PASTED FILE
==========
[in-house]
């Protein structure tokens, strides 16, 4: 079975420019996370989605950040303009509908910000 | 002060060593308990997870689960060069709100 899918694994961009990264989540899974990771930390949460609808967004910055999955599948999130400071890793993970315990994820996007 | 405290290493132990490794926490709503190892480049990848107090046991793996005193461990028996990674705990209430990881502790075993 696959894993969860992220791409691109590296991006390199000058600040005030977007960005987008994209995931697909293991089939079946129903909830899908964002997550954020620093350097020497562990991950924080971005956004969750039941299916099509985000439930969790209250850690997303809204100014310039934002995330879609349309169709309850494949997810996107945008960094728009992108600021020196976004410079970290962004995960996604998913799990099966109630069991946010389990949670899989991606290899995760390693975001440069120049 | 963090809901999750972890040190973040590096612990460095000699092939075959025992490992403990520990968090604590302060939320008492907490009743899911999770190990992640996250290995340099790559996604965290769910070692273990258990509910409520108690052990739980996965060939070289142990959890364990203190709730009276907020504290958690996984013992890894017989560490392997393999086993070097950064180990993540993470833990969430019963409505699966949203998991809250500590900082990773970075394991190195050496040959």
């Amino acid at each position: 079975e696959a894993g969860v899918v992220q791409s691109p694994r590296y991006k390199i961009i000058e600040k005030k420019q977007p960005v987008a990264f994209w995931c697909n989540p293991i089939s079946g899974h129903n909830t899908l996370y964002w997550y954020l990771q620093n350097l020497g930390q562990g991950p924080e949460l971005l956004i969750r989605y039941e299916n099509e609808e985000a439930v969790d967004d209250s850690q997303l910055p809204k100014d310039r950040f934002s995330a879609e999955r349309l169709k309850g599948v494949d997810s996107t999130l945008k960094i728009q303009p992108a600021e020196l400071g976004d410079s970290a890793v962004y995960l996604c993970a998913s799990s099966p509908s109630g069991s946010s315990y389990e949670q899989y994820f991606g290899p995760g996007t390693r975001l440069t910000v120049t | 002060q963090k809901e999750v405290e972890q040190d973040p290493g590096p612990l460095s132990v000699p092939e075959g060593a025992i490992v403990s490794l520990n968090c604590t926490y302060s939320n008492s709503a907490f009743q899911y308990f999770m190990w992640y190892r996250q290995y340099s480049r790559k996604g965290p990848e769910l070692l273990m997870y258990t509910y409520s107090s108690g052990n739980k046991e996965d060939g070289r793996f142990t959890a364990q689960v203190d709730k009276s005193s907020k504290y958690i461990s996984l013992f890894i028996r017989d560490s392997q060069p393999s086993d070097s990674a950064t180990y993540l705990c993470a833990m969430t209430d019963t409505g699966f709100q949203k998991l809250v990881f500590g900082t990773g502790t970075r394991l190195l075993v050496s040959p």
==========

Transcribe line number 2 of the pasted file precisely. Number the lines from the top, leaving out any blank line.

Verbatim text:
């Protein structure tokens, strides 16, 4: 079975420019996370989605950040303009509908910000 | 002060060593308990997870689960060069709100 899918694994961009990264989540899974990771930390949460609808967004910055999955599948999130400071890793993970315990994820996007 | 405290290493132990490794926490709503190892480049990848107090046991793996005193461990028996990674705990209430990881502790075993 696959894993969860992220791409691109590296991006390199000058600040005030977007960005987008994209995931697909293991089939079946129903909830899908964002997550954020620093350097020497562990991950924080971005956004969750039941299916099509985000439930969790209250850690997303809204100014310039934002995330879609349309169709309850494949997810996107945008960094728009992108600021020196976004410079970290962004995960996604998913799990099966109630069991946010389990949670899989991606290899995760390693975001440069120049 | 963090809901999750972890040190973040590096612990460095000699092939075959025992490992403990520990968090604590302060939320008492907490009743899911999770190990992640996250290995340099790559996604965290769910070692273990258990509910409520108690052990739980996965060939070289142990959890364990203190709730009276907020504290958690996984013992890894017989560490392997393999086993070097950064180990993540993470833990969430019963409505699966949203998991809250500590900082990773970075394991190195050496040959």